A small, brief bright spot was Jesse J’s ‘Price Tag’, exhorting us that ‘it’s not about the money’ and to ‘forget about the price tag’. But the problem is, that for this government, it is all about the money – taking it away from those in need so that more can be funnelled, more quickly, into the pockets of those who already have plenty – the so-called ‘wealth creators’, even if all the benefit of the wealth goes to that small ‘elite’. Even Jesse J and her co-performers circled the stadium in white, open-top Rolls Royces. My irony meter blew up yet again.
And then the Spice Girls, symbols if ever there was one of a ‘have fun’, get-rich, consumerism mentality. Hmmmm. Yes, tonight’s ceremony is definitely far more about creating that ‘after-party’, sing-along, feel-good factor than about celebrating ‘the best of Britain’. And here’s why:
In Roman times, the ruling elite organised Games as a means of control and distraction, to keep the populace entertained and diverted so the masses wouldn’t take an ‘excessive’ interest in politics and thus interfere with the aims and plans of the rulers. Vast sums of money, and a great deal of planning, went into ensuring that these aims were achieved.
The Conservatives didn’t arrange the London Olympics – the right to stage the Games was won under a Labour government. But they will most certainly be hoping fervently for a ‘bounce’ from the Games. Cameron has already been working overtime to bask in the reflected glory of various GB athletics heroes. They deserve it, he doesn’t – but the Tories hope that the feel-good factor and afterglow will rub off on them, or at least keep us all feeling warm, cosy and content for a while – long enough for them to get away with more of their measures, distracted enough not to notice what they’re doing and why, or to be bothered digging too deeply into what the effects are on those who have nothing to party about. Long enough for the usual, mind-numbing cycle of TOWIE, X-Factor, soaps and reality TV to kick in and keep our minds of the crimes going on under our noses.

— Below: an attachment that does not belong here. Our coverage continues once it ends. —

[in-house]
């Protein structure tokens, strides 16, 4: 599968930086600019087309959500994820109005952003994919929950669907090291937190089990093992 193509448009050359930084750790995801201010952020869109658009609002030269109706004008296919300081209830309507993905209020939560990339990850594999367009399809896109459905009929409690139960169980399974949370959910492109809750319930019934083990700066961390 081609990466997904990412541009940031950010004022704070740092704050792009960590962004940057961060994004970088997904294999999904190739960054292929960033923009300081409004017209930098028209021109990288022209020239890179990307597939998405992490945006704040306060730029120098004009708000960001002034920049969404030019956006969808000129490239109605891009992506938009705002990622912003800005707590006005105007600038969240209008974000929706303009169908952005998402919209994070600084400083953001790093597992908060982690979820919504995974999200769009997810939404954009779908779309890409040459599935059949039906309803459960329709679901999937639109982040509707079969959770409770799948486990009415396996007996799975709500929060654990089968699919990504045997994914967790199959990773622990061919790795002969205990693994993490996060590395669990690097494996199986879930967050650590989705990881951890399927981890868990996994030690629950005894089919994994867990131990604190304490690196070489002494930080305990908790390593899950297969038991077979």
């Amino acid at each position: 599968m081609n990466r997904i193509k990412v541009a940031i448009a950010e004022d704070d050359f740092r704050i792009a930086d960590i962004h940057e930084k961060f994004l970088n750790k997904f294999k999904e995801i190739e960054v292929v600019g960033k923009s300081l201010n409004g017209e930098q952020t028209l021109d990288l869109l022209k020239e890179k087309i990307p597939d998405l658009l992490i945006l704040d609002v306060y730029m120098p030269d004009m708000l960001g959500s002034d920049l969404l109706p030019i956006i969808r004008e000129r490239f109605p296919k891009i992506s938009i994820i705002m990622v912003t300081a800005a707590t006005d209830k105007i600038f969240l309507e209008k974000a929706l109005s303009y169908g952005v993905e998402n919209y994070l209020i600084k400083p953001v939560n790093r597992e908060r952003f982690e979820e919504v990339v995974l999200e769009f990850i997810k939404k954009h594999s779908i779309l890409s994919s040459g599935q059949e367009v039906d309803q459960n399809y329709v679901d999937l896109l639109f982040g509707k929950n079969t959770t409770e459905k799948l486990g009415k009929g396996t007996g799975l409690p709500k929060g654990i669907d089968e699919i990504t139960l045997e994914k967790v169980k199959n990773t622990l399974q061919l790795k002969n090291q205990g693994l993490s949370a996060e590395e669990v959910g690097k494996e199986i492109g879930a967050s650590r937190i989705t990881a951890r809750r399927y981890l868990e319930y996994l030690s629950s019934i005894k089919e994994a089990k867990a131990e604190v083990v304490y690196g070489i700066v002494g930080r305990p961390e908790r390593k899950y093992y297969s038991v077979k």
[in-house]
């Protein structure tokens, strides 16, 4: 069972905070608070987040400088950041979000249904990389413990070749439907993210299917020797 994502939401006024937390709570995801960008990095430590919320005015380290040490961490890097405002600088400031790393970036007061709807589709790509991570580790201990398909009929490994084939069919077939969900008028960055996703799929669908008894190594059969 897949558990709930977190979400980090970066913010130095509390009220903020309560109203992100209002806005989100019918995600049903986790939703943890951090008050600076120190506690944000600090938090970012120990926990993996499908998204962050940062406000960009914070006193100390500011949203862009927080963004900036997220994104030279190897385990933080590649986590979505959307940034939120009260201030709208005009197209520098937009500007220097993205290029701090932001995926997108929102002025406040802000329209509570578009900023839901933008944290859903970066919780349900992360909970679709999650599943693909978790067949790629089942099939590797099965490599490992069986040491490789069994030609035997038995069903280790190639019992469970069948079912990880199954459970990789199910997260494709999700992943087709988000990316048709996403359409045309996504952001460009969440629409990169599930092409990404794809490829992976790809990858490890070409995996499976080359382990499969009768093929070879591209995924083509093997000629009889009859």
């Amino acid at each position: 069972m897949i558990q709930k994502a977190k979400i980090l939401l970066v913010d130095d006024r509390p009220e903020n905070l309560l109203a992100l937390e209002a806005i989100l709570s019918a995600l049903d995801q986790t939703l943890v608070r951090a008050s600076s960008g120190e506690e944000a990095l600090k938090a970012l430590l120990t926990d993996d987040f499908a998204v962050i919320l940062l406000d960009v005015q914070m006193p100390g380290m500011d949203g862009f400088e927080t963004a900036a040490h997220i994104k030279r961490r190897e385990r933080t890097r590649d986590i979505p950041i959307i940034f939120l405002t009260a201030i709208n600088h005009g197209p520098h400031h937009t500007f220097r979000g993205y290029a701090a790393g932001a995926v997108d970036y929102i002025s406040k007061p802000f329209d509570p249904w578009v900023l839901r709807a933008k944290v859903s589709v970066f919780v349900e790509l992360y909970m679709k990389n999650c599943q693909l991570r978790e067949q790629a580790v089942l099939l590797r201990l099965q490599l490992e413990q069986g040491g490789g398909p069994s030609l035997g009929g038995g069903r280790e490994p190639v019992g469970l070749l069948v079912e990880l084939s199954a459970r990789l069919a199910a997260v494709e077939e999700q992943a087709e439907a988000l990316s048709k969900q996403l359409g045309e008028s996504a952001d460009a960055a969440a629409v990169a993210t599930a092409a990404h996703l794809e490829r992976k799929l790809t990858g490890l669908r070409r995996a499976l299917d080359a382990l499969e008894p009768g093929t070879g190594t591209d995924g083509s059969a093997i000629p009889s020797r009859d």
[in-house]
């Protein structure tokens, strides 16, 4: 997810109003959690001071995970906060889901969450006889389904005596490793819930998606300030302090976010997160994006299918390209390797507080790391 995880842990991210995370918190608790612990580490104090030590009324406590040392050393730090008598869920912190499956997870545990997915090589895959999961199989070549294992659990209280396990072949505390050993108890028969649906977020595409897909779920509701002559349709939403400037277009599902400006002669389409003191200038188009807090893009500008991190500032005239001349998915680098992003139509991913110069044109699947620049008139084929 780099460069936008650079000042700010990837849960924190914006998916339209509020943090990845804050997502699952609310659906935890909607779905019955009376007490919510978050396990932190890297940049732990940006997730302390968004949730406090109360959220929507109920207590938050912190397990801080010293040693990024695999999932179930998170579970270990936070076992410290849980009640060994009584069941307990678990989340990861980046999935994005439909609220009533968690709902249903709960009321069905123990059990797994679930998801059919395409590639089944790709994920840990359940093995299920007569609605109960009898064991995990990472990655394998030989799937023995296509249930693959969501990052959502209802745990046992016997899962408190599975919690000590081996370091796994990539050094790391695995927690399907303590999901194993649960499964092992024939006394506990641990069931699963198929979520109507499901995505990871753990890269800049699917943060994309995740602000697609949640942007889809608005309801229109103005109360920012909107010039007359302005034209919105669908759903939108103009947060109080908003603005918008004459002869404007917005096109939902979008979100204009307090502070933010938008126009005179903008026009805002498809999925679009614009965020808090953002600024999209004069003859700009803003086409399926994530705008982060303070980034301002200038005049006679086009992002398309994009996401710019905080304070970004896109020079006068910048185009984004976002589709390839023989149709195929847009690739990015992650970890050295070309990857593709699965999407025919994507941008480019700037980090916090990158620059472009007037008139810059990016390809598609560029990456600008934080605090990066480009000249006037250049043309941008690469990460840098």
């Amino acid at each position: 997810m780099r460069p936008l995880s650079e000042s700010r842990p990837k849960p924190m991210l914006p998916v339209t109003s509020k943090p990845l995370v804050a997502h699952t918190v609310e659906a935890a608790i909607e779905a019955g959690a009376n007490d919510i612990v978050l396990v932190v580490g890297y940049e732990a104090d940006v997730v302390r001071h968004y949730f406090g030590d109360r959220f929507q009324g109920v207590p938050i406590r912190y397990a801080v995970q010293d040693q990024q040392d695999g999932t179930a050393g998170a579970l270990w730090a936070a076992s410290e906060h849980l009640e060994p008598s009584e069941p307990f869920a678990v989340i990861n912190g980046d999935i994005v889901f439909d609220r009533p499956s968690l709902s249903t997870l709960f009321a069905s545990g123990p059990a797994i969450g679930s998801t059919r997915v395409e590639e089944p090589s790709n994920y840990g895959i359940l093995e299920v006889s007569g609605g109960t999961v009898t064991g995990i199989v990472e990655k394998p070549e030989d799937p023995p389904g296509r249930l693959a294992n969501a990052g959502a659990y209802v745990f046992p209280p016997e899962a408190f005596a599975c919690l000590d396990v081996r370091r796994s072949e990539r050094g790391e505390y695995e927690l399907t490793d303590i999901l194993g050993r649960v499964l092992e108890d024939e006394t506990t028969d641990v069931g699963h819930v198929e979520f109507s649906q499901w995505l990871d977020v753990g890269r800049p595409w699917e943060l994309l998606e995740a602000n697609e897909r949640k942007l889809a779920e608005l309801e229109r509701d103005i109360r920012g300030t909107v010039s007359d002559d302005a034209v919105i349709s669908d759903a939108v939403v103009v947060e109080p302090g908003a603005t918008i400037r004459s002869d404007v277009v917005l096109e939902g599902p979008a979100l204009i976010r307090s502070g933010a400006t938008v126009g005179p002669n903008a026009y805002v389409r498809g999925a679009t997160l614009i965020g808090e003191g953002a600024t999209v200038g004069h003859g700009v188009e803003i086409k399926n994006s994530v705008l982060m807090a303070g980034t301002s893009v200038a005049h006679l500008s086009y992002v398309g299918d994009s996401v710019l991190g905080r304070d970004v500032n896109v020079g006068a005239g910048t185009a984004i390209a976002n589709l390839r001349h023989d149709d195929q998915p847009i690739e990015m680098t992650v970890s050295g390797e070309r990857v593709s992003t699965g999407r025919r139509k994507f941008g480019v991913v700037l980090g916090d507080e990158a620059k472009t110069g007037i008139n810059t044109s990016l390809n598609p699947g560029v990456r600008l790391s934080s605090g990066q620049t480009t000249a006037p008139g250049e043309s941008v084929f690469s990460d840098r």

Team GB has done us all proud, and quite rightly there will be a lot of re-living of the glory moments over the next few weeks, and feting of the victors and over-achievers. There’s nothing at all wrong with enjoying it, with sharing in the joys and tears, and in remembering the 2012 Games as a fantastic, memorable event, perhaps even one of the greatest Olympics ever.
But please. Please. Don’t let anyone or anything distract you from the far more enduring, more important realities that we face under this woeful, malignant government – and which will continue for a long, long time after the Flame is extinguished and the medals are gathering dust in the homes of those who’ve earned them. Don’t forget the poor, the unemployed, the disabled, the sick, the exploited, the demonised, the underpaid, overworked and vilified public-sector workers. And don’t forget that this government is determined to worsen the plight of these people whom they should be protecting and valuing. Call me a curmudgeon or killjoy if you wish – just don’t forget. Don’t give them a respite.
Whether Kim Gavin’s message is deliberate, inadvertent or Freudian, please don’t ‘Always Look on the Bright Side of Life’ and turn a blind eye to what’s going on in our country, and to who’s doing it. That song may be genius in a Python film, but in real life it’s falling into a Tory trap and playing a mug’s game.
That’s exactly what Cameron’s government would love you to do.